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Tort/Negligence – Personal Injury – Softball Game – Home-Plate Collision – Assumption of Risk

By: S.C. Lawyers Weekly staff//December 6, 2011

Tort/Negligence – Personal Injury – Softball Game – Home-Plate Collision – Assumption of Risk

By: S.C. Lawyers Weekly staff//December 6, 2011

Cole v. Boy Scouts of America, Indian Waters Council, Pack 48 (Lawyers Weekly No. 010-173-11, 5 pp.) (Kaye G. Hearn, J.) (Costa M. Pleicones, J., concurring) Appealed from Richland County Circuit Court. (G. Thomas Cooper Jr., J.) S.C. S. Ct. Click here for the full-text opinion.

Holding: By playing softball, plaintiff assumed the risk of being injured in a contact sport, including the risk of a collision at home plate.

We affirm summary judgment for defendant Wagner.


During a Cub Scout outing, fathers and sons played a softball game. Plaintiff was catching, and defendant Wagner was a base runner on second. When the batter hit a double, Wagner tried to score.

Plaintiff stood on home plate. Wagner was running so fast that he couldn’t stop or change directions in time to avoid plaintiff.

Upon impact, Wagner flipped in the air and landed on a bat, breaking a rib. Plaintiff suffered a closed head injury and was rendered semiconscious. He started bleeding and went into convulsions. Plaintiff had to be airlifted to the hospital, where he spent two days in intensive care.

Assumption of Risk

In Hurst v. East Coast Hockey League, 371 S.C. 33, 637 S.E.2d 560 (2006), we considered the application of assumption of risk in a sports context.  The plaintiff was injured when a hockey puck struck him in the face while he was watching a professional hockey game.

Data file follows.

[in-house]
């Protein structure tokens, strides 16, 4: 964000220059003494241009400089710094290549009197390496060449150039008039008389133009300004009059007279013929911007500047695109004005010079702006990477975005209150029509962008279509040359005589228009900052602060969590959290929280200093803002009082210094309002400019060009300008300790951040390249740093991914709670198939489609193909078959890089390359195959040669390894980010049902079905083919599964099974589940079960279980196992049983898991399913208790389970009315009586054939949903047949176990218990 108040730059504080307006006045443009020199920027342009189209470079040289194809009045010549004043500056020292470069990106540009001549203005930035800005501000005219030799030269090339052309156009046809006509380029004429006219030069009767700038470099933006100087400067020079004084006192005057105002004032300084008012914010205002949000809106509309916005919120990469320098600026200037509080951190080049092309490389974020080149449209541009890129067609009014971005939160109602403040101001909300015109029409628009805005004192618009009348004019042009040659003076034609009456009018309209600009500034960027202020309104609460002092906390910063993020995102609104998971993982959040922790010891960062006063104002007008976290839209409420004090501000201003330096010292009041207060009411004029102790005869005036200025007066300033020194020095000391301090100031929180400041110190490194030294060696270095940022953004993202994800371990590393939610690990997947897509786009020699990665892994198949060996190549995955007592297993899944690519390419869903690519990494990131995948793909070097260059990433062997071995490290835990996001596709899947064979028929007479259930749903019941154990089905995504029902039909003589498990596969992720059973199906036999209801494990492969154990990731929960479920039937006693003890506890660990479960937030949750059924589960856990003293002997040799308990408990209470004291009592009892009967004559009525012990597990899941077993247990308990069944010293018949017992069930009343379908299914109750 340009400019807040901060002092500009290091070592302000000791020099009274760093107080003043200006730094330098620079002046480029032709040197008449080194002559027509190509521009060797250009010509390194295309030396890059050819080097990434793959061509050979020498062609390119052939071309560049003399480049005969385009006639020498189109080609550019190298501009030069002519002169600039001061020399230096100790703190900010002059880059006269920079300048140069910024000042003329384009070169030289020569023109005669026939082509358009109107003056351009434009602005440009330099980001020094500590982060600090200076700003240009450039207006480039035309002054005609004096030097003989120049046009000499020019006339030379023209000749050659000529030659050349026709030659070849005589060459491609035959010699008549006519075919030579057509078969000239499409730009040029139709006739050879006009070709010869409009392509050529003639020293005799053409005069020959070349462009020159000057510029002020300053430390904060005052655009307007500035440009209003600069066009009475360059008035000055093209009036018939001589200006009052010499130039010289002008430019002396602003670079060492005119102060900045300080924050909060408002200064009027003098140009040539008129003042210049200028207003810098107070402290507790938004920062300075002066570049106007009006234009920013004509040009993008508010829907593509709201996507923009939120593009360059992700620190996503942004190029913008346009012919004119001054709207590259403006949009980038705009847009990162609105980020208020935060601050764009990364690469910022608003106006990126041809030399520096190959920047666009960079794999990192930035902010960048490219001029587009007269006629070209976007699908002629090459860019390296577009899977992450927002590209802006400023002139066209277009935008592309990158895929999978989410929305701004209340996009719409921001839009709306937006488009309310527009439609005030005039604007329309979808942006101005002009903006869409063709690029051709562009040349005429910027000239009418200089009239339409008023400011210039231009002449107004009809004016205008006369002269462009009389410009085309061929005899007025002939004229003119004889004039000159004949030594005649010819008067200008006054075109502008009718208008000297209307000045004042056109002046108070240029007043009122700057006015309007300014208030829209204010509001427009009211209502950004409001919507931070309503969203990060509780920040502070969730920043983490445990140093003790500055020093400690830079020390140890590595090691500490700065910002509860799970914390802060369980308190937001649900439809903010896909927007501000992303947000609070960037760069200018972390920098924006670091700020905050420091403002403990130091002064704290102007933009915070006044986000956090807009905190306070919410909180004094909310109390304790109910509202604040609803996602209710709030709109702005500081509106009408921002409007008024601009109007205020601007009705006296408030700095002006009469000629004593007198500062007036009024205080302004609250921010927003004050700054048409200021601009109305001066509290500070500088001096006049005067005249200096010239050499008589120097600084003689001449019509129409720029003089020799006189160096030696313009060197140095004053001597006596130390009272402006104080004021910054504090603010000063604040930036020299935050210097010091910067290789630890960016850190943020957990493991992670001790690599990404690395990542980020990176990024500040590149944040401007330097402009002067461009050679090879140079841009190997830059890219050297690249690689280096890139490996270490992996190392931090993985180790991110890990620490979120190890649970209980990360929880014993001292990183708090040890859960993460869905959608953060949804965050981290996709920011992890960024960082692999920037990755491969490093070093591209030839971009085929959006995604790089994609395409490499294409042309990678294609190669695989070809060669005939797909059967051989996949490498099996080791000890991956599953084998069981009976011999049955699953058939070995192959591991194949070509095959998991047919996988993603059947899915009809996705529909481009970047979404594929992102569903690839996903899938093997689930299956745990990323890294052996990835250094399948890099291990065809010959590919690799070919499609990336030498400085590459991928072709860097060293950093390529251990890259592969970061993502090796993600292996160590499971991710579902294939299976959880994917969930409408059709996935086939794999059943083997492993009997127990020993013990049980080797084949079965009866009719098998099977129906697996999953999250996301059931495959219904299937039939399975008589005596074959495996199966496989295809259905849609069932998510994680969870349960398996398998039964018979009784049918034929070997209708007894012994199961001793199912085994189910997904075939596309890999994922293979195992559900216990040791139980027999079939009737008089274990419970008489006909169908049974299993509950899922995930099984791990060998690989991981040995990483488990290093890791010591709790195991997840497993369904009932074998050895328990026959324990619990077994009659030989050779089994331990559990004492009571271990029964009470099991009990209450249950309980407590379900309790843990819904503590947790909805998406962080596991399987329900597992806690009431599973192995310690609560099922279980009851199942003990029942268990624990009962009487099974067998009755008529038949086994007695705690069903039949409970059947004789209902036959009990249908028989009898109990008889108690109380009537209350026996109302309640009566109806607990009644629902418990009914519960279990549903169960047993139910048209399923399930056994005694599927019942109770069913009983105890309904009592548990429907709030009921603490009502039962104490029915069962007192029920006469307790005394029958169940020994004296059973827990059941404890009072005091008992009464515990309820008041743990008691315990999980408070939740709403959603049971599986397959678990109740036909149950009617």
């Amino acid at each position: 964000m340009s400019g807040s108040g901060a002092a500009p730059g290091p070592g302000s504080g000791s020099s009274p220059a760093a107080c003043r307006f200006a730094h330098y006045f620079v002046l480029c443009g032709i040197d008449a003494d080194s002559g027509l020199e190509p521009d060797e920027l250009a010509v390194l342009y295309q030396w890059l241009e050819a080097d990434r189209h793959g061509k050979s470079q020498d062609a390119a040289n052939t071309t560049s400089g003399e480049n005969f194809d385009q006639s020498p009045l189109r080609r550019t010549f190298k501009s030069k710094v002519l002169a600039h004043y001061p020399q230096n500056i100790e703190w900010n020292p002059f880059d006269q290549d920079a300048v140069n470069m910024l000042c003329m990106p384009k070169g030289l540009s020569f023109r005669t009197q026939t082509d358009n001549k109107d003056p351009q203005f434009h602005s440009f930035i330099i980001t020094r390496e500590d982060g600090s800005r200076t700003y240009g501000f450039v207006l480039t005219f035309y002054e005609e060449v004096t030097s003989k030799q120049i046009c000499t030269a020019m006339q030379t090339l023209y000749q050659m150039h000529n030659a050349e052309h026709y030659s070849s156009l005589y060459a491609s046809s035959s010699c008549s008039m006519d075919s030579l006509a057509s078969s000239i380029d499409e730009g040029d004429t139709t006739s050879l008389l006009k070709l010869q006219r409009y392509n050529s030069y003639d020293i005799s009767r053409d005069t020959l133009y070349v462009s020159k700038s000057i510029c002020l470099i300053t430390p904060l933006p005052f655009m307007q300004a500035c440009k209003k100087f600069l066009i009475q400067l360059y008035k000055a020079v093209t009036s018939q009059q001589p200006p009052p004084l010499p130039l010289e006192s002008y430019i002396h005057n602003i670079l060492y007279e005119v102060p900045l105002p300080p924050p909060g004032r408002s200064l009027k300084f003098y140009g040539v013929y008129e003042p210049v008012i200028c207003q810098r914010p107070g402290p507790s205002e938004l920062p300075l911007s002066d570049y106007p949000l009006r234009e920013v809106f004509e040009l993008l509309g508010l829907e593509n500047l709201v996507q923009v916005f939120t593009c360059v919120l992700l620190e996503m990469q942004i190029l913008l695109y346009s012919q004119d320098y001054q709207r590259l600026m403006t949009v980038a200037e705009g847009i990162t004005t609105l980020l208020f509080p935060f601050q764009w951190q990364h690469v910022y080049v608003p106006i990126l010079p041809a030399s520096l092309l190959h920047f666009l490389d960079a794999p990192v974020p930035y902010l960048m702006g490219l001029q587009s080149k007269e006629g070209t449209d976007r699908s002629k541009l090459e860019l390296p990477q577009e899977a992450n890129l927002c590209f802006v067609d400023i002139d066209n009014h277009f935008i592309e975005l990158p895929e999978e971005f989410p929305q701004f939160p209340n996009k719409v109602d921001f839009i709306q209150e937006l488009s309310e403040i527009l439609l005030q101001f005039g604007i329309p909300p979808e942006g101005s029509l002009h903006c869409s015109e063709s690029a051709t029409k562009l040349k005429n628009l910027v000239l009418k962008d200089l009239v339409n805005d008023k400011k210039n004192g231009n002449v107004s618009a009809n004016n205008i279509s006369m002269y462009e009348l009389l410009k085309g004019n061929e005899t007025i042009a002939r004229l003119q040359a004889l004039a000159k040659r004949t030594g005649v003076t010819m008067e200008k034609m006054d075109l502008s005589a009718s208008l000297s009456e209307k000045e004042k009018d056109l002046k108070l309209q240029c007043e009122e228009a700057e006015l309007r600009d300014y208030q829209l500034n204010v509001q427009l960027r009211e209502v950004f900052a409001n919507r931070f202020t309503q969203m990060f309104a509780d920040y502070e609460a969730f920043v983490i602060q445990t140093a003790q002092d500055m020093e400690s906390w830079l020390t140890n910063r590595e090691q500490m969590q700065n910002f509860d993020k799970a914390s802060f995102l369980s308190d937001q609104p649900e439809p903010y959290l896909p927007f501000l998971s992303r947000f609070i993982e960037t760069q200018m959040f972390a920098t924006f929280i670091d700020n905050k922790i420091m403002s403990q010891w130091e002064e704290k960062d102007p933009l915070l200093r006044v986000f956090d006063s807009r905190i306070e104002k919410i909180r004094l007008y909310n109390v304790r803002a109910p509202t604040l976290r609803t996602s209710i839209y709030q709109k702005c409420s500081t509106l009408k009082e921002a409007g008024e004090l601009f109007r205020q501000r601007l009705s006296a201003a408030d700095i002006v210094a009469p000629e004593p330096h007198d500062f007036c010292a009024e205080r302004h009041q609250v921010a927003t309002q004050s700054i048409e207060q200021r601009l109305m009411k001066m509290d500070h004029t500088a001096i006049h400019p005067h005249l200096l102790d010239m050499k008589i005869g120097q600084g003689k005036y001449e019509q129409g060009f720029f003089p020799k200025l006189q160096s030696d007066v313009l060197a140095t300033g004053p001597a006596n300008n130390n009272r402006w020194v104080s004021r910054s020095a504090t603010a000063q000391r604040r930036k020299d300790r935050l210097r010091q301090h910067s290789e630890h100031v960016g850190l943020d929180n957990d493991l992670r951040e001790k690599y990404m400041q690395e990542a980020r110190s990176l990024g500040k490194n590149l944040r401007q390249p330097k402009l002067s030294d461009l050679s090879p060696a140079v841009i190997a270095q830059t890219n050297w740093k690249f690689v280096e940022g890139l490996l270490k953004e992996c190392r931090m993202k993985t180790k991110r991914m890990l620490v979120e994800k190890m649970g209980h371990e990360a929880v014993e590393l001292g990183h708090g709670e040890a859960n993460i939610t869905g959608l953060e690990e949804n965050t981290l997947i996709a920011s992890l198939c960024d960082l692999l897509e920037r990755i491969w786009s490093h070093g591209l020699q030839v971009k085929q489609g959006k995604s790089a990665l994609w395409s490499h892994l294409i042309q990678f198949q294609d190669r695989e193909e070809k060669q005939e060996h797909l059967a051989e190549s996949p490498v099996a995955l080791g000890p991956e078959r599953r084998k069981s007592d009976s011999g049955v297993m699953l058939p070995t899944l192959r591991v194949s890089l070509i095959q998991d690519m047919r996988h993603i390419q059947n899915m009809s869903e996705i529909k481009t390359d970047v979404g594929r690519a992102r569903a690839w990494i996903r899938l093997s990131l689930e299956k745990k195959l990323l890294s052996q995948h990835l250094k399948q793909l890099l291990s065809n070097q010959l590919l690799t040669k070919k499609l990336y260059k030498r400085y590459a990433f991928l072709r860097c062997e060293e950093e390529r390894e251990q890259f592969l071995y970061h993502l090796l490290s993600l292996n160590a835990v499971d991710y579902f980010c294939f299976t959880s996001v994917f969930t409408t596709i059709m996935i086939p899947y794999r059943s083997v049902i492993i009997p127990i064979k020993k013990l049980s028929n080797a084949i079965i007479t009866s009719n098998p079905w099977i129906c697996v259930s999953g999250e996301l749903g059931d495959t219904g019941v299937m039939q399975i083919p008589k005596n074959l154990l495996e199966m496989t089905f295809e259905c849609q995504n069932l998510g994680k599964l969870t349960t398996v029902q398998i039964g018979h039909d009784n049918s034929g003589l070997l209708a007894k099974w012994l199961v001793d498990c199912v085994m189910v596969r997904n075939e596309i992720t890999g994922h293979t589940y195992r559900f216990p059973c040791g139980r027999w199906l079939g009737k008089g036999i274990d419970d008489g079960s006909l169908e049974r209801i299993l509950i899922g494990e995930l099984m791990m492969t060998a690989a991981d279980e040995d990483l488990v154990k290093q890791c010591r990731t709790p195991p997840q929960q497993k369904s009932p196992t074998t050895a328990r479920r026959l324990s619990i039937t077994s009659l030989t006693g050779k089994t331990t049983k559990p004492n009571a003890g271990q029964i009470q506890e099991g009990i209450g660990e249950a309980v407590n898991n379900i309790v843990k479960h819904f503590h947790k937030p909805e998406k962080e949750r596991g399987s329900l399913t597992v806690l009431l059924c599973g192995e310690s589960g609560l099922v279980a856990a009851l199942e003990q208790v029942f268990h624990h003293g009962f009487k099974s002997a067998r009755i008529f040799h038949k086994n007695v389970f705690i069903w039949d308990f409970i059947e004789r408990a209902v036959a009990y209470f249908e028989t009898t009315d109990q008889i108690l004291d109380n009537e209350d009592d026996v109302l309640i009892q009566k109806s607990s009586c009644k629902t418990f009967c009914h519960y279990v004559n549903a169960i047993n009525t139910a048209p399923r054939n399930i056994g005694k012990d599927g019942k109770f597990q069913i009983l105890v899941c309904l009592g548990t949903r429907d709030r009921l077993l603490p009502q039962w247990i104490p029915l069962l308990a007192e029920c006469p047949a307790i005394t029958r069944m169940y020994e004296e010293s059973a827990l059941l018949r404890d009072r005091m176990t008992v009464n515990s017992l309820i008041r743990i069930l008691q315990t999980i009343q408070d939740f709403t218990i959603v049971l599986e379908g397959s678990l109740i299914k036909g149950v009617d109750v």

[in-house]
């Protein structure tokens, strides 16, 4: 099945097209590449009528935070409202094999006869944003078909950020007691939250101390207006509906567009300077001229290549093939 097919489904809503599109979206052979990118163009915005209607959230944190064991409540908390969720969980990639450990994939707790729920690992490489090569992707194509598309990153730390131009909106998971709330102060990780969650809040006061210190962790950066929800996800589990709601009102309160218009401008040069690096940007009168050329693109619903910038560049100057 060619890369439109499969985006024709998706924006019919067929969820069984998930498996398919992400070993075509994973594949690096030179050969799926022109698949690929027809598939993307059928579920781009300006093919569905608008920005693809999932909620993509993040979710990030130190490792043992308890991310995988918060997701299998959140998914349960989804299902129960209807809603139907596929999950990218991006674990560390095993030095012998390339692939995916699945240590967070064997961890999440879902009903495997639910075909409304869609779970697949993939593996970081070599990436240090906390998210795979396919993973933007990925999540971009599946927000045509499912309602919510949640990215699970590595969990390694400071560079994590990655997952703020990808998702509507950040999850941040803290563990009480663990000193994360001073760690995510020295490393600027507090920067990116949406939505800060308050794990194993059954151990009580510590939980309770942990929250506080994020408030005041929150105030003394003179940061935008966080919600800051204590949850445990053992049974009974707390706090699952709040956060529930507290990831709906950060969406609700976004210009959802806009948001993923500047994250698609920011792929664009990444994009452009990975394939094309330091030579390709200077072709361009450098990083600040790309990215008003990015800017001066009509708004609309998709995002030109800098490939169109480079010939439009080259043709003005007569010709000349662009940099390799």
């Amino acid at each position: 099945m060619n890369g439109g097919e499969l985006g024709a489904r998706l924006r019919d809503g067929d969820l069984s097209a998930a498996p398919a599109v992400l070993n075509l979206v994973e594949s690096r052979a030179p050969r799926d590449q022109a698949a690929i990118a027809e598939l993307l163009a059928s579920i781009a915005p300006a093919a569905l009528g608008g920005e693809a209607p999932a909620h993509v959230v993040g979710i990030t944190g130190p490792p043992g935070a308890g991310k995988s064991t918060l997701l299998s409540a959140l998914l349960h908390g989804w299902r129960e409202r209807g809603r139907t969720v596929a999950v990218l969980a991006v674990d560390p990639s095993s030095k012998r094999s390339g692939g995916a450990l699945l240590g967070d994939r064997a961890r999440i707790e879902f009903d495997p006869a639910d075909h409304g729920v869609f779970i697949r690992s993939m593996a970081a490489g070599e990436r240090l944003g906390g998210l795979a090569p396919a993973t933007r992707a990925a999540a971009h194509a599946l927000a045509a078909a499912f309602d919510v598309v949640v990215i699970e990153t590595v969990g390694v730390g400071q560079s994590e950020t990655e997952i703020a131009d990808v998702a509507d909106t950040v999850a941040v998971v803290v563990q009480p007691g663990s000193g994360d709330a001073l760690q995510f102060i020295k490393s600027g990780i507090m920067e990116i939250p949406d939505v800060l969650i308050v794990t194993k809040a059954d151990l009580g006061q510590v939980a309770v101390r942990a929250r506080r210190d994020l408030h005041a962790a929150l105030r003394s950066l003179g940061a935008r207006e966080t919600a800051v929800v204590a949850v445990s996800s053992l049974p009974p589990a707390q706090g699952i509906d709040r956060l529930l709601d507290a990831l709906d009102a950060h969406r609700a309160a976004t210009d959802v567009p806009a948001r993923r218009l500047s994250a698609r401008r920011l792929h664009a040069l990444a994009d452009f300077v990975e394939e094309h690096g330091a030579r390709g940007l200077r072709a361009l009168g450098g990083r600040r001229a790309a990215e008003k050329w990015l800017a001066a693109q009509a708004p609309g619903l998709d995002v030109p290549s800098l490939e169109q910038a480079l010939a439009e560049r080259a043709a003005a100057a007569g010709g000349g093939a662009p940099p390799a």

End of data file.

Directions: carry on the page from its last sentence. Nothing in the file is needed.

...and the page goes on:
The plaintiff sued the hockey team for negligence, and we affirmed summary judgment for the team, finding that “a flying puck is inherent to the game of hockey and is also a common, expected, and frequent risk of hockey.” We held that, by attending the hockey game, the plaintiff implicitly assumed the risks inherent in the sport and the defendant had no duty to protect him from those risks.

The duty owed by a player to a spectator may differ in form to a duty owed to a co-participant in a sport, but only because a duty owed to a spectator would be greater. Thus, if anything, by playing the game, the plaintiff here assumed a greater risk than the plaintiff in Hurst who was a mere spectator.

Furthermore, it is legally inconsequential that Hurst involved a professional sport. The critical fact is not the level of play but the nature of the sport itself.

While plaintiff was playing a casual game in which the teams did not even keep score, he was still playing softball, which is a contact sport. When a person chooses to participate in a contact sport, whatever the level of play, he assumes the risks inherent in that sport, including – in the case of softball — the risk of a collision at home plate.

Plaintiffs contend that Wagner violated a rule of softball by “running over the catcher during a play at home plate,” and therefore his conduct was outside the scope of the game. However, the risk of someone violating a rule of the game is one of the risks taken when engaging in a sport.

Collisions at home plate are common, mainly because catchers often attempt to keep a runner from scoring by blocking the plate. Even if a rule prohibits running into the catcher, that fact alone is insufficient to show the injury resulting from the violation of the rule was not inherent in the sport.

Even assuming, arguendo, that Wagner’s conduct could be characterized as reckless, it was not so reckless as to involve risks outside the scope of softball. Almost all contact sports involve conduct that a reasonably prudent person would recognize may result in injury. To the extent these risks inhere in the sport involved, some recklessness by co-participants in a contact sport must be assumed as part of the game. Accordingly, a player assumes the risk of ordinary recklessness committed within the course of the game.

We emphasize that this holding does not include intentional conduct or conduct so reckless as to be outside the scope of the game. Plaintiff does not allege that Wagner’s conduct was intentional, nor does he allege such recklessness as would fall outside the scope of the game of softball. Thus, Wagner’s conduct fell within the duty of care he owed to plaintiff as a co-participant in the game.



(Pleicones, J.) Although I am not convinced that a game of pick-up softball is a contact support, I concur because I find that Wagner owed no duty to plaintiff under these circumstances, relying on the doctrine of implied primary assumption of the risk.

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